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Boeing Model 1

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B & W Seaplane
Role

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Manufacturer

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Designer

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This page is a soft redirect. William Edward Boeing
George Conrad Westervelt #REDIRECTmw:Help:Magic words#Other
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First flight

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This page is a soft redirect. 15 June 1916[1] #REDIRECTmw:Help:Magic words#Other
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Primary user

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Number built

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The Boeing Model 1, also known as the B & W Seaplane, was a United States single-engine biplane seaplane aircraft. It was the first Boeing product and carried the initials of its designers, William Boeing and Lt. Conrad Westervelt USN.

Design

The first B & W was completed in June 1916 at Boeing's boathouse hangar on Lake Union in Seattle, Washington. It was made of wood, with wire bracing, and was linen-covered. It was similar to the Martin trainer aircraft that Boeing owned, but the B & W had better pontoons and a more powerful engine. The first B & W was named Bluebill, and the second was named Mallard. They first flew on 15 June 1916, and in November.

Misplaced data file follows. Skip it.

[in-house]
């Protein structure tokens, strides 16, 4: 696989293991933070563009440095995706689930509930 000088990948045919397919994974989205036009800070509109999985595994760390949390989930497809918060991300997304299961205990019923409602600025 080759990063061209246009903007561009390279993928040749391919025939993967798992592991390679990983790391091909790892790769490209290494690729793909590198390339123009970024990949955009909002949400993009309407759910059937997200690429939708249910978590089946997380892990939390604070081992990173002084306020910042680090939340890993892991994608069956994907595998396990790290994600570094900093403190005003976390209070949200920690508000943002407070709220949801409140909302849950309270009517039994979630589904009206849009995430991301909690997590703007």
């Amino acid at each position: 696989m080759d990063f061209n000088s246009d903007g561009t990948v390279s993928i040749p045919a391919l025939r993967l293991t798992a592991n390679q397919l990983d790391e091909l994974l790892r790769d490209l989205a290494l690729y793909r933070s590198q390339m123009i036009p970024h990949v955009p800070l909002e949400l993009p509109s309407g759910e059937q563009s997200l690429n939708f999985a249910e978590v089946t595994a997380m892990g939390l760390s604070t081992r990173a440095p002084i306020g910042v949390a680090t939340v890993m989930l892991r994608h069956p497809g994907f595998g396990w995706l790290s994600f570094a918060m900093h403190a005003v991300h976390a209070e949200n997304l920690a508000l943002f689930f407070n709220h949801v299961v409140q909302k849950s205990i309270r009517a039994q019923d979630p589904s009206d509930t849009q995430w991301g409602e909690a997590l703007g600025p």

Operational history

The two B & Ws were offered to the United States Navy. When the Navy did not buy them, they were sold to the New Zealand Flying School and became the company's first international sale. On June 25, 1919 the B&W set a New Zealand altitude record of 6,500 feet. The B & Ws were later used for express and airmail deliveries, making New Zealand's first official airmail flight on December 16, 1919.

Former Operators

23x15px New Zealand

Specifications (B & W Seaplane)

Data from Boeing: History[2][1]

General characteristics
  • Crew: 2
  • Length: 27 ft 6 in (8.38 m)
  • Wingspan: 52 ft in (15.86 m)
  • Wing area: 580 ft2 ( m2)
  • Empty weight: 2,100 lb ( kg)
  • Gross weight: 2,800 lb (1,272 kg)
  • Powerplant: 1 × Hall-Scott A-5 Straight-6 piston engine, 125 hp (93 kW) each

Performance

  • Maximum speed: 75 mph (121 km/h)
  • Cruise speed: 67 mph (109 km/h)
  • Range: 320 miles (518 km)
  • Rate of climb: 700 ft/min (3.56 m/s)

References

  1. ^ a b Bowers, 1989, pg. 39
  2. ^ "B & W Seaplane". Boeing. Retrieved 2007-03-23. 
  • Bowers, Peter M. Boeing aircraft since 1916. London: Putnam Aeronautical Books, 1989. ISBN 0-85177-804-6.